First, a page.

Area residents need not be alarmed if they see low-flying helicopters hovering around Tampa Electric transmission lines this month. It’s part of a project to build a digital model of the company’s transmission equipment and evaluate its health so Tampa Electric can provide the highest levels of reliability.

Beginning Monday, a low-flying helicopter will conduct aerial scans of 100 miles of Tampa Electric high-voltage power lines. A helicopter will fly between 30-300 feet above the lines and poles while workers scan equipment using infrared technology or traditional cameras. Crews will scan Tampa Electric’s lines generally along Interstate 75, plus a portion of South Hillsborough County into Polk County. The helicopter will make several passes along each line.

Work will begin on Monday and will continue for about two weeks on weekdays during daylight hours. The survey will be complete by Sunday, March 10, weather permitting. Siemens Energy is doing the scan, with Helicopter Express of Chamblee, Georgia, flying. The scans are taking place along Tampa Electric’s urban and rural rights of way. Some inspections will take place within view of area roads and neighborhoods. Local law enforcement officials will be notified.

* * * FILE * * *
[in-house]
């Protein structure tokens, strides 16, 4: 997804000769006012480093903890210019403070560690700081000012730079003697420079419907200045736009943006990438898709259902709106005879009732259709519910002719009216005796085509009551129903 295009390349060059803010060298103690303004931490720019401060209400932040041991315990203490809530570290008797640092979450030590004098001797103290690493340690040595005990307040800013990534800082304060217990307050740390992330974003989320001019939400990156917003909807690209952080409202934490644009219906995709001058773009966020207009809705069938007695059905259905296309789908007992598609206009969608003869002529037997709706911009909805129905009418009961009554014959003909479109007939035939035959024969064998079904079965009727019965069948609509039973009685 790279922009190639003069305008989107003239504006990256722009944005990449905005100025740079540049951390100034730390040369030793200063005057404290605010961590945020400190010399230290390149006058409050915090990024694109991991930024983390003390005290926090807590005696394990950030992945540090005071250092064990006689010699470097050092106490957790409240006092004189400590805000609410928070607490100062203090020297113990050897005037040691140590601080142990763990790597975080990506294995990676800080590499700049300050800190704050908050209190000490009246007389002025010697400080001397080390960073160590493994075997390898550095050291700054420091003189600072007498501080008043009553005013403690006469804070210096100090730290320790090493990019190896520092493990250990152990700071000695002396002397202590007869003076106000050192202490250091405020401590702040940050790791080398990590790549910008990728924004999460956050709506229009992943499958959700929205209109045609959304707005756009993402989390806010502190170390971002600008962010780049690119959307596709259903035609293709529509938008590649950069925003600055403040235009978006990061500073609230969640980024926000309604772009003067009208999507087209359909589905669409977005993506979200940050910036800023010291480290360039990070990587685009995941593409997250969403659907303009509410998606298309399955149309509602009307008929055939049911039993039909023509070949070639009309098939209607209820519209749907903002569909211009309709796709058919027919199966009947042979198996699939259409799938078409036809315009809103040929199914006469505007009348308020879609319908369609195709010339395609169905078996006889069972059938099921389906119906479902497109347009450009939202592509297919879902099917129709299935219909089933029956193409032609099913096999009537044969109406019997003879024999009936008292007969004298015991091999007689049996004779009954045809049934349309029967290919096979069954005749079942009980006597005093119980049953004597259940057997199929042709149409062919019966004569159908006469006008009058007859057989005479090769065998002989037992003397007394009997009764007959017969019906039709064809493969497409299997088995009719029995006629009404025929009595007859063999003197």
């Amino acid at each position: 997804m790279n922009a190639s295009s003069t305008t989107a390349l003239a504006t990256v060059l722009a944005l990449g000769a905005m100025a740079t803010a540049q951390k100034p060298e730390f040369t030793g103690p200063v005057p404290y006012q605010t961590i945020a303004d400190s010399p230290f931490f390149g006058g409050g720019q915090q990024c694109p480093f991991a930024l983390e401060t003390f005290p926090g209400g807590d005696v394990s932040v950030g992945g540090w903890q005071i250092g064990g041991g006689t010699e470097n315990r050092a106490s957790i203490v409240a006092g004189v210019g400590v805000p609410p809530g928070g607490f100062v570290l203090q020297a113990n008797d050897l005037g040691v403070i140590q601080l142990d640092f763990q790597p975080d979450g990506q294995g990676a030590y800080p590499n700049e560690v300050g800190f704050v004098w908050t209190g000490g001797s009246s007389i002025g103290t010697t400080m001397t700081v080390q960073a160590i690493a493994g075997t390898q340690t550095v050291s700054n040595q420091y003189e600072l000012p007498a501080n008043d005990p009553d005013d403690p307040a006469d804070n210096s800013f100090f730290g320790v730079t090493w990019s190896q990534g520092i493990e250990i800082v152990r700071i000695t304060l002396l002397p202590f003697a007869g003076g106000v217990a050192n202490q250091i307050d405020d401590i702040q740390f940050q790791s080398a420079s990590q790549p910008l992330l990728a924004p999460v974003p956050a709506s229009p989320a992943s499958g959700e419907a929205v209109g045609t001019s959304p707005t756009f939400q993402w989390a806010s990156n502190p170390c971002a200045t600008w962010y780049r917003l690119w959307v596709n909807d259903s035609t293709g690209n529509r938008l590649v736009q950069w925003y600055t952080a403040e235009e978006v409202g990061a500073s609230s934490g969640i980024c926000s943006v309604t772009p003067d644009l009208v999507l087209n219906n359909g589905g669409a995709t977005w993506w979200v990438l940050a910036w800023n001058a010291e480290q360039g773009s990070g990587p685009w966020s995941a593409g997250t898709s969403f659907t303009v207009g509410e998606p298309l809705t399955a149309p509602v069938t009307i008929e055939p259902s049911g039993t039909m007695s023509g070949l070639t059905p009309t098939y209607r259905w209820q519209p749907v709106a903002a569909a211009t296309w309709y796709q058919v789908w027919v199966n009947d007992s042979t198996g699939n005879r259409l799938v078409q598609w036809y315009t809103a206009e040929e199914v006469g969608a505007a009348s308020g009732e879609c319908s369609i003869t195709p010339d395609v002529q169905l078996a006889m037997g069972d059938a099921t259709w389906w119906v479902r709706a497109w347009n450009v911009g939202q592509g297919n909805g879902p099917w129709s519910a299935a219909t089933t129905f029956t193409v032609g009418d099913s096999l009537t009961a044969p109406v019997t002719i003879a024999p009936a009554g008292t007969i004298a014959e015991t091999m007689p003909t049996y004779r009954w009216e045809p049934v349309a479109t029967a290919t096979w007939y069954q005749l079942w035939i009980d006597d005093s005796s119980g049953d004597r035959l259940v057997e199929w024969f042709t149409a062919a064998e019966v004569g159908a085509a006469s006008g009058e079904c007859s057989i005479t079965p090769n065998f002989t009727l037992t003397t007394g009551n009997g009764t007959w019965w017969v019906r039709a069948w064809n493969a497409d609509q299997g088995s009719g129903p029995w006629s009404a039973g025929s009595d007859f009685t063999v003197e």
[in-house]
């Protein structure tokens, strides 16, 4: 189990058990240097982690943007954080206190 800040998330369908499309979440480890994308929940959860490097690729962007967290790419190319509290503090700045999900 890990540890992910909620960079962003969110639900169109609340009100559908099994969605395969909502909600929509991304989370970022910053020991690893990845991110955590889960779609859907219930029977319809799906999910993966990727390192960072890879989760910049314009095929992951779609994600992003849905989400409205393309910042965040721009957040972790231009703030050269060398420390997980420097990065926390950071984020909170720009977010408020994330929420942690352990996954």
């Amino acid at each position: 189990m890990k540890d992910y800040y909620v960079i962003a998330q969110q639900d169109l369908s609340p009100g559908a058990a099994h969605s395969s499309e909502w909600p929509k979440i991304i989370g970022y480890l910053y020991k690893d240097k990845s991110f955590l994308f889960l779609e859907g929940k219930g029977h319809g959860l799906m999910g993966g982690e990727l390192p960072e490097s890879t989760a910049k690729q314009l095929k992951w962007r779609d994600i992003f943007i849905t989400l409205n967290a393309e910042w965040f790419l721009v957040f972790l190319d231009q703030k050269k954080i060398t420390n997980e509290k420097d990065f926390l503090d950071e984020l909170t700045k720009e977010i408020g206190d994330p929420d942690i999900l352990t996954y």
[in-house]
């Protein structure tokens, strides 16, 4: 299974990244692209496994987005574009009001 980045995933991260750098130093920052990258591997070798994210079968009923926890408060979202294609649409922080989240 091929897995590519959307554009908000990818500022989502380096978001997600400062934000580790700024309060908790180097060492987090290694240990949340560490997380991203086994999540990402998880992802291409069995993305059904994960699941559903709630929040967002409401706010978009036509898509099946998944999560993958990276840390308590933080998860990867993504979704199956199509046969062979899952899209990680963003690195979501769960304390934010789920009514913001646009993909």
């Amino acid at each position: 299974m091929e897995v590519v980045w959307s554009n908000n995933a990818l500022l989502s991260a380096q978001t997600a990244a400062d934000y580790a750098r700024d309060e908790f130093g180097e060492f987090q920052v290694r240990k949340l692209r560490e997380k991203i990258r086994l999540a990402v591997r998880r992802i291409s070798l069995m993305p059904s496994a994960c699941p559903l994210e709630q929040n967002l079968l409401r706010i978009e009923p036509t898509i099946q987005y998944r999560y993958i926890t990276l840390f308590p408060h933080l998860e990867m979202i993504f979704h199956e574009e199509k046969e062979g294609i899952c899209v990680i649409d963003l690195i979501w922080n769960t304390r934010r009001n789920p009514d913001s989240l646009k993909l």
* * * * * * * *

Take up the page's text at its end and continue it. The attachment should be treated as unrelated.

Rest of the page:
Tampa Electric, one of Florida’s largest investor-owned electric utilities, serves more than 840,000 customers in West Central Florida. Tampa Electric is a subsidiary of Emera Inc., a geographically diverse energy and services company headquartered in Halifax, Nova Scotia, Canada.

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